in 1986. On March 24, 2011, Japanese officials announced that "radioactive iodine-131 exceeding safety limits for infants had been detected at 18 water-purification plants in Tokyo and five other prefectures".

Ionizing radiation level examples


See: Orders of magnitude (radiation)
Orders of magnitude (radiation)
Recognized effects of higher acute radiation doses are described in more detail in the article on radiation poisoning. Although the International System of Units defines the sievert as the unit of radiation dose equivalent, chronic radiation levels and standards are still often given in unts of...



Recognized effects of acute radiation exposure are described in the article on radiation poisoning
Radiation poisoning
Acute radiation syndrome also known as radiation poisoning, radiation sickness or radiation toxicity, is a constellation of health effects which occur within several months of exposure to high amounts of ionizing radiation...

. The exact units of measurement vary, but light radiation sickness begins at about 50–100 rad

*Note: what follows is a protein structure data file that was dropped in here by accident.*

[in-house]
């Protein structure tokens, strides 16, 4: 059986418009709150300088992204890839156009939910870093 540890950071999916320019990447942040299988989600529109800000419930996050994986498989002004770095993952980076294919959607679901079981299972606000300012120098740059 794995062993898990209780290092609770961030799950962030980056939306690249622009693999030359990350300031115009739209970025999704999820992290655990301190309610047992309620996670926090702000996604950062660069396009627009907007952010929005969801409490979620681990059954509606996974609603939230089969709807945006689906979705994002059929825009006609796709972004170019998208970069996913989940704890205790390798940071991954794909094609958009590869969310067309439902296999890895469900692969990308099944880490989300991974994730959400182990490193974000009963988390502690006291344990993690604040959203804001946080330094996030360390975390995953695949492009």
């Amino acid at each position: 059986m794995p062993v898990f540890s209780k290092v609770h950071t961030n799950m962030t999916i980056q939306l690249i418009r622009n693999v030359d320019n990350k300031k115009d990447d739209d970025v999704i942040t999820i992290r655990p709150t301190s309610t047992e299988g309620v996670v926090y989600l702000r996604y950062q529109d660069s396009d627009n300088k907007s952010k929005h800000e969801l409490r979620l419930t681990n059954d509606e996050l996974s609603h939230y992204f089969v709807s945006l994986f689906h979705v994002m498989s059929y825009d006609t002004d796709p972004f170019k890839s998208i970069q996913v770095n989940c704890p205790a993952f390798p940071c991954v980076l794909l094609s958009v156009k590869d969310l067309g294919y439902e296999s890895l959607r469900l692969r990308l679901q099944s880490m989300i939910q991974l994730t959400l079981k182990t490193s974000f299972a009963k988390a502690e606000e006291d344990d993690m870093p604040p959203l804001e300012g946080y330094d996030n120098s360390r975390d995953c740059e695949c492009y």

Rad (unit)
The rad is a unit of absorbed radiation dose. The rad was first proposed in 1918 as "that quantity of X rays which when absorbed will cause the destruction of the malignant mammalian cells in question..." It was defined in CGS units in 1953 as the dose causing 100 ergs of energy to be absorbed by...

 (0.5–1 gray (Gy)
Gray (unit)
The gray is the SI unit of absorbed radiation dose of ionizing radiation , and is defined as the absorption of one joule of ionizing radiation by one kilogram of matter ....

, 500–1000 mSv, 50–100 rem, 50,000–100,000 mrem).

Although the SI unit of radiation dose equivalent is the sievert, chronic radiation levels and standards are still often given in millirems, 1/1000 of a rem (1 mrem = 0.01 mSv).

Table A.2 presents a scale of dose levels, with an example of the type of exposure that may cause such a dose, or the special significance of such a dose.

Hormesis


Radiation hormesis is the conjecture that a low level of ionizing radiation (i.e., near the level of Earth's natural background radiation) helps "immunize" cells against DNA damage from other causes (such as free radicals or larger doses of ionizing radiation), and decreases the risk of cancer. The theory proposes that such low levels activate the body's DNA repair mechanisms, causing higher levels of cellular DNA-repair proteins to be present in the body, improving the body's ability to repair DNA damage. This assertion is very difficult to prove in humans (using, for example, statistical cancer studies) because the effects of very low ionizing radiation levels are too small to be statistically measured amid the "noise" of normal cancer rates.